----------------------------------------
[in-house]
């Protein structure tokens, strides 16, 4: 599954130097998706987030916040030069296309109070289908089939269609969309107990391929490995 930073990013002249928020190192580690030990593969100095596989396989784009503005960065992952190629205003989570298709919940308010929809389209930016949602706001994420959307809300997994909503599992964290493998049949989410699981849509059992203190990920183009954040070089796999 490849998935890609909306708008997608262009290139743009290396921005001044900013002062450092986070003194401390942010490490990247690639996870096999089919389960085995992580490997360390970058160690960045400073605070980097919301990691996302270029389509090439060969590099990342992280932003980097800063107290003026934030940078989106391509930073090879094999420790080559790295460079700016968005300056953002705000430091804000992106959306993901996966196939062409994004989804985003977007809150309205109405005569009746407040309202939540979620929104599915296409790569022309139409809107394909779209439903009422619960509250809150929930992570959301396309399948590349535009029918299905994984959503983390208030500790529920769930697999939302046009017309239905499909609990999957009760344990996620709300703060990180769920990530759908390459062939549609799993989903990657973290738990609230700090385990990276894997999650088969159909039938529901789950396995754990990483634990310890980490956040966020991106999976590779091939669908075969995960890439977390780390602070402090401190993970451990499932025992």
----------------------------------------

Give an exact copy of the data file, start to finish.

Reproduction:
[in-house]
């Protein structure tokens, strides 16, 4: 599954130097998706987030916040030069296309109070289908089939269609969309107990391929490995 930073990013002249928020190192580690030990593969100095596989396989784009503005960065992952190629205003989570298709919940308010929809389209930016949602706001994420959307809300997994909503599992964290493998049949989410699981849509059992203190990920183009954040070089796999 490849998935890609909306708008997608262009290139743009290396921005001044900013002062450092986070003194401390942010490490990247690639996870096999089919389960085995992580490997360390970058160690960045400073605070980097919301990691996302270029389509090439060969590099990342992280932003980097800063107290003026934030940078989106391509930073090879094999420790080559790295460079700016968005300056953002705000430091804000992106959306993901996966196939062409994004989804985003977007809150309205109405005569009746407040309202939540979620929104599915296409790569022309139409809107394909779209439903009422619960509250809150929930992570959301396309399948590349535009029918299905994984959503983390208030500790529920769930697999939302046009017309239905499909609990999957009760344990996620709300703060990180769920990530759908390459062939549609799993989903990657973290738990609230700090385990990276894997999650088969159909039938529901789950396995754990990483634990310890980490956040966020991106999976590779091939669908075969995960890439977390780390602070402090401190993970451990499932025992």